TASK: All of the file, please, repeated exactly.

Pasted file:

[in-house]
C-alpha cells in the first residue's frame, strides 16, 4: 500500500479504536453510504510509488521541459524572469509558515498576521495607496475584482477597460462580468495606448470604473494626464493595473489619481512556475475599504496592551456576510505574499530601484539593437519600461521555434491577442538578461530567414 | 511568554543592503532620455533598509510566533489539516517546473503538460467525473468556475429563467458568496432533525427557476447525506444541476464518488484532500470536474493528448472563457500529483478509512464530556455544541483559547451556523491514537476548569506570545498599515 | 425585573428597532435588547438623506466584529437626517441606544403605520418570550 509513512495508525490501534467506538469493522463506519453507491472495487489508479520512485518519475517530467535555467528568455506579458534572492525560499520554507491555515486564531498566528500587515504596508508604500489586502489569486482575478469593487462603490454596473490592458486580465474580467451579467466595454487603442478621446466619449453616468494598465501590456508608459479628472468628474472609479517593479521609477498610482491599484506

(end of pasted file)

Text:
[in-house]
C-alpha cells in the first residue's frame, strides 16, 4: 500500500479504536453510504510509488521541459524572469509558515498576521495607496475584482477597460462580468495606448470604473494626464493595473489619481512556475475599504496592551456576510505574499530601484539593437519600461521555434491577442538578461530567414 | 511568554543592503532620455533598509510566533489539516517546473503538460467525473468556475429563467458568496432533525427557476447525506444541476464518488484532500470536474493528448472563457500529483478509512464530556455544541483559547451556523491514537476548569506570545498599515 | 425585573428597532435588547438623506466584529437626517441606544403605520418570550 509513512495508525490501534467506538469493522463506519453507491472495487489508479520512485518519475517530467535555467528568455506579458534572492525560499520554507491555515486564531498566528500587515504596508508604500489586502489569486482575478469593487462603490454596473490592458486580465474580467451579467466595454487603442478621446466619449453616468494598465501590456508608459479628472468628474472609479517593479521609477498610482491599484506